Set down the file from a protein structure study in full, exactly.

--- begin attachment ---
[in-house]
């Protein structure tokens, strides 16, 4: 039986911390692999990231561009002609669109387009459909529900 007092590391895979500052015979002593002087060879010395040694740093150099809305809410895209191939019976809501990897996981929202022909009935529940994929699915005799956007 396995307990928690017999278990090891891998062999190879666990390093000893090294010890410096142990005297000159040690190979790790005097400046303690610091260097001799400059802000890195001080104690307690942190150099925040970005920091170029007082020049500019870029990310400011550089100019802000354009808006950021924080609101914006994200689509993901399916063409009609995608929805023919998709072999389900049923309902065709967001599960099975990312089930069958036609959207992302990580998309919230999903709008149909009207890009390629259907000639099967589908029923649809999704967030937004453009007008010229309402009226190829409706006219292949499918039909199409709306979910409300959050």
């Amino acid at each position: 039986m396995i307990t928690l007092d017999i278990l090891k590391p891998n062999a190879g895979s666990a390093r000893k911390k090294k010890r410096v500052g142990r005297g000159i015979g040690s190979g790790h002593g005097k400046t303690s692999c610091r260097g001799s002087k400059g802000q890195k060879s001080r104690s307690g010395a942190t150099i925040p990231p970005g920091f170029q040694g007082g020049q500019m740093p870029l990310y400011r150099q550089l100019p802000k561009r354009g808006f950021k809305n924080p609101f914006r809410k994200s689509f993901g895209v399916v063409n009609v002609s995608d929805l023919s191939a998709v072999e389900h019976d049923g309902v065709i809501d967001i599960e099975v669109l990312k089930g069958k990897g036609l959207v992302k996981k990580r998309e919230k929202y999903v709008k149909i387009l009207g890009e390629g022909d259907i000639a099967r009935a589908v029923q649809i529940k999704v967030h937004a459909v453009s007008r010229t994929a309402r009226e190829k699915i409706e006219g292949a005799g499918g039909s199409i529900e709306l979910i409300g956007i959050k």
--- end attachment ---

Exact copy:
[in-house]
């Protein structure tokens, strides 16, 4: 039986911390692999990231561009002609669109387009459909529900 007092590391895979500052015979002593002087060879010395040694740093150099809305809410895209191939019976809501990897996981929202022909009935529940994929699915005799956007 396995307990928690017999278990090891891998062999190879666990390093000893090294010890410096142990005297000159040690190979790790005097400046303690610091260097001799400059802000890195001080104690307690942190150099925040970005920091170029007082020049500019870029990310400011550089100019802000354009808006950021924080609101914006994200689509993901399916063409009609995608929805023919998709072999389900049923309902065709967001599960099975990312089930069958036609959207992302990580998309919230999903709008149909009207890009390629259907000639099967589908029923649809999704967030937004453009007008010229309402009226190829409706006219292949499918039909199409709306979910409300959050």
């Amino acid at each position: 039986m396995i307990t928690l007092d017999i278990l090891k590391p891998n062999a190879g895979s666990a390093r000893k911390k090294k010890r410096v500052g142990r005297g000159i015979g040690s190979g790790h002593g005097k400046t303690s692999c610091r260097g001799s002087k400059g802000q890195k060879s001080r104690s307690g010395a942190t150099i925040p990231p970005g920091f170029q040694g007082g020049q500019m740093p870029l990310y400011r150099q550089l100019p802000k561009r354009g808006f950021k809305n924080p609101f914006r809410k994200s689509f993901g895209v399916v063409n009609v002609s995608d929805l023919s191939a998709v072999e389900h019976d049923g309902v065709i809501d967001i599960e099975v669109l990312k089930g069958k990897g036609l959207v992302k996981k990580r998309e919230k929202y999903v709008k149909i387009l009207g890009e390629g022909d259907i000639a099967r009935a589908v029923q649809i529940k999704v967030h937004a459909v453009s007008r010229t994929a309402r009226e190829k699915i409706e006219g292949a005799g499918g039909s199409i529900e709306l979910i409300g956007i959050k």